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Dedicated to Henry Beston's literary classic, The Outermost House, and the spirit of life on the Great Outer Beach of Cape Cod

Attack of the Piping Plovers




PIPING PLOVERS hover just overhead, angry
that their area of the beach is being
disturbed -- despite the fact that the Cape
Cod National Seashore says it's OK to walk
on a designated path from the beach to
Nauset Marsh. (Photos by Don Wilding)

 

BY DON WILDING
Filed June 21, 2002

For several years, the Cape Cod National Seashore has posted signs warning beachgoers to stay off the dunes because of the threat posed to shorebirds.

"Protecting Shorebirds" states the sign that greets one at Coast Guard Beach in Eastham. "Beach-nesting birds (tern and plover) must have quiet stretches of beach for their young to hatch and grow. People and their activities can threaten this cycle of life.

"A predator can frighten adult birds into abandoning their nests," it continues. "A dog, even on a leash, looks like a predator. So does a kite; shorebirds can mistake it for a hawk."

Violations of these rules can result in fines or worse, but after my most recent to the mile-long stretch of Nauset Spit, the rangers or any other law enforcement folk were the least of my concerns. No, I endured what many a beachgoer may never experience.

It was "the Attack of the Piping Plovers."

The piping plover, now considered a "threatened species," is hardly an imposing creature. Measuring a staggering seven inches, Charadrius melodus and its many different cousins roam the beaches of Outer Cape Cod, holding a strong preference for barrier beaches. I've always been amused by plovers, sandpipers and sanderlings, especially with the way that they scoot about on the sand, resembling some sort of wind-up toy running wild.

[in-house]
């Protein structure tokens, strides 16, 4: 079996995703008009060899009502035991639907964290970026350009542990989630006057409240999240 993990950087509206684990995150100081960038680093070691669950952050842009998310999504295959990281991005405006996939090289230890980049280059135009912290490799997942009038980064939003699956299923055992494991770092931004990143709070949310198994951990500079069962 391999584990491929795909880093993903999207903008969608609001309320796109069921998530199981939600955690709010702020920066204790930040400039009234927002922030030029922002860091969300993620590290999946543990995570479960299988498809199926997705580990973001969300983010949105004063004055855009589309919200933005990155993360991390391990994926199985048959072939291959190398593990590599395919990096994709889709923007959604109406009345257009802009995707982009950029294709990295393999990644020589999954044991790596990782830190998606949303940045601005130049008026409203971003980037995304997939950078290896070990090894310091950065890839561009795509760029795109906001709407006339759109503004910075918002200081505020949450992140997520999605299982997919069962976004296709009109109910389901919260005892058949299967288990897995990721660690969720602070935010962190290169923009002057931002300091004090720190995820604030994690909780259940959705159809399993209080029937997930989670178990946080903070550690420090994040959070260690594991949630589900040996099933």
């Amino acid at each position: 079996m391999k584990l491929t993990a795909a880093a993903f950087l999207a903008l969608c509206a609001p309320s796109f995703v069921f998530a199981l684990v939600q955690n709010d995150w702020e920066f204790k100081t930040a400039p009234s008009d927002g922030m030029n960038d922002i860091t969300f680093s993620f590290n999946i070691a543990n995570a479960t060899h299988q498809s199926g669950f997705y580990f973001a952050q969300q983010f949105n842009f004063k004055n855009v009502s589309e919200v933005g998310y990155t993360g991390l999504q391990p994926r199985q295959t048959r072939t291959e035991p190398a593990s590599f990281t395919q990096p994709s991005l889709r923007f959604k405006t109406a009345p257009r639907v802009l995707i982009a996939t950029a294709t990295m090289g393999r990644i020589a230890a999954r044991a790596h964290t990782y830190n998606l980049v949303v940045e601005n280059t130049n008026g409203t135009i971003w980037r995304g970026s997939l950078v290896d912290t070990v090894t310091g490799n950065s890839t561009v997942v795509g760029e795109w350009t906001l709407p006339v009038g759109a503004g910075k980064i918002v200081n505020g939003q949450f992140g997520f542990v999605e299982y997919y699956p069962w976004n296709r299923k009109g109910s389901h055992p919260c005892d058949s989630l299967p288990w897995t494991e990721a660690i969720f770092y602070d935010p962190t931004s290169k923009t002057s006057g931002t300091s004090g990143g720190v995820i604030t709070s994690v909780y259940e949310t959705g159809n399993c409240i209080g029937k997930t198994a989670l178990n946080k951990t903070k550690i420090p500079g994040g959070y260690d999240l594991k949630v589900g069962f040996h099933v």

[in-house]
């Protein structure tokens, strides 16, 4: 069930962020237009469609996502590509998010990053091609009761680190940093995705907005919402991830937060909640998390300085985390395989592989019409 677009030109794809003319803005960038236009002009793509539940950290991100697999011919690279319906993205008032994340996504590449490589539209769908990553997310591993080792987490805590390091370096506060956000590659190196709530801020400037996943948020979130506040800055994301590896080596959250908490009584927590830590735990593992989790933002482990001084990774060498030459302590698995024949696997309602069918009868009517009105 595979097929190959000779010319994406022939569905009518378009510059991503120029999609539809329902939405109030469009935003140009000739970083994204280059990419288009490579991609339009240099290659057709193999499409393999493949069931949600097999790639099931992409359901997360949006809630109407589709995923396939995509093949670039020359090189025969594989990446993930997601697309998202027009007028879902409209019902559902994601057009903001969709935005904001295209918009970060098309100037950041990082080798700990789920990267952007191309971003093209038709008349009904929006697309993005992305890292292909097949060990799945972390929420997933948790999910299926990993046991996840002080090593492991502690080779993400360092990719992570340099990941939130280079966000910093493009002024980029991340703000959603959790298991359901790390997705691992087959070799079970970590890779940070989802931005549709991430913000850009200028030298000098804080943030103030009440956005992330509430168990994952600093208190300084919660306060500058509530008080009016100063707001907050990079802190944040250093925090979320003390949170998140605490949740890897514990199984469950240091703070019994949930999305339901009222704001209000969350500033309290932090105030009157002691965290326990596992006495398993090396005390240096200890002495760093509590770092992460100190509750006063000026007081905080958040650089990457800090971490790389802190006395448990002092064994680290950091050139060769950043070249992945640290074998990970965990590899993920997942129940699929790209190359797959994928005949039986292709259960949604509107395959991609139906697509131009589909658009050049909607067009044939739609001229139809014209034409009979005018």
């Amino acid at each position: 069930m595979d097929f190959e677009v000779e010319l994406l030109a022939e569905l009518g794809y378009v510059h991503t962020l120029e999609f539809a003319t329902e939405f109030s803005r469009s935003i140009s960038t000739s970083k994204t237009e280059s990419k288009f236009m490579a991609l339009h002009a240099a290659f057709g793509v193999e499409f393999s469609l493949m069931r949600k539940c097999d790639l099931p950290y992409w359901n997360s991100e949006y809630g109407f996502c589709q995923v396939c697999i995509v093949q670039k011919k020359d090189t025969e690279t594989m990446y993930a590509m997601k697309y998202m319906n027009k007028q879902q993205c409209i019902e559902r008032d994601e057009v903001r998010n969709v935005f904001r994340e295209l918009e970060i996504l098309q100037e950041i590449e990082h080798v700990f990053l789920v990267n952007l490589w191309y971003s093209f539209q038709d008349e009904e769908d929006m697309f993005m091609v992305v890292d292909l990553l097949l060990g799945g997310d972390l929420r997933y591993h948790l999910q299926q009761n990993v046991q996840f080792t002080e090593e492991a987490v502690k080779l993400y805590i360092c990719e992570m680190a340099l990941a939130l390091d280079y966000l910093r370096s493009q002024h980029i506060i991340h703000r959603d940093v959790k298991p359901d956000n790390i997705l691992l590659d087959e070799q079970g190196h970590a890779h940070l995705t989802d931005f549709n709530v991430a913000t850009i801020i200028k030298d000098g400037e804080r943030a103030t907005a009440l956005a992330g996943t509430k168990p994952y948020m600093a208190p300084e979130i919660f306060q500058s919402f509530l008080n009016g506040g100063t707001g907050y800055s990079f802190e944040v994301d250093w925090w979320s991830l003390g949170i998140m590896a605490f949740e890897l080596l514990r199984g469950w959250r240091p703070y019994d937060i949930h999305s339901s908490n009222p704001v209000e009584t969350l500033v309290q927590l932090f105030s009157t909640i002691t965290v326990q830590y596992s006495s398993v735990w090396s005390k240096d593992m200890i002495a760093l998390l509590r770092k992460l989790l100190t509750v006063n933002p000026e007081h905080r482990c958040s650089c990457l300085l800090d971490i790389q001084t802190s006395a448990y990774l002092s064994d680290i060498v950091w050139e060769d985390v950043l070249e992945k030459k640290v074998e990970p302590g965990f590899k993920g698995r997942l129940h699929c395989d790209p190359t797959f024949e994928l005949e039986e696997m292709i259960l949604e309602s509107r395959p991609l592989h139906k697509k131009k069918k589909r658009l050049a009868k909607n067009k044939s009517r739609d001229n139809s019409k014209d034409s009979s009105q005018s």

A large part of the spit is now roped off to accomodate the nesting birds, but the roping allows for one small path to cut across from the beach to Nauset Marsh. The bird protectors have OK'd this path to be used, but apparently someone forgot to tell the plovers. The sign says, "Access to Nauset Marsh," but not if these guys have anything to do with it.

After roaming down the beach, I started back toward the Coast Guard Station and figured that I'd go have a look at the marsh. As I started to walk down the path, two plovers began circling around my head, stopped in mid-air and hovered about 15 feet or so above my head, chattering madly.

These birds were NOT happy. They were telling me to "get the (censored whistling chirp) out of here. NOW."

This continued as long as I stayed on the path. A group of walkers came through from the marsh side, so I moved back to the beach to get out of their way. These people must have been shaking their heads as they left, for the birds were pulling the same stunt with them. No doubt, there was plenty of nesting going on, and no one -- but no one -- was going to be welcome here.

The group moved on, and I went back on to the path. The plovers' hovering ritual continued, then one or two would actually begin to dive-bomb in my direction, only to suddenly turn away at the last second. I had to wonder -- these little critters don't sit at the windows of motel windows and catch a few glimpses of old Alfred Hitchcock movies on cable TV, do they?

People weren't the only ones in danger. Any gulls that chose to pass over this area were also quickly escorted away by a dive-bombing piping plover. This area wasn't safe for man nor beast. Even though they're only seven inches in size, they demand respect.

There's no question that the piping plover needs an undisturbed area for its nesting. As humans, we hog up enough of the earth. But how much are we REALLY being told about these piping plovers, those dive-bombing denizens of the dunes? Maybe there's another reason why those nesting areas are roped off. I wonder ...


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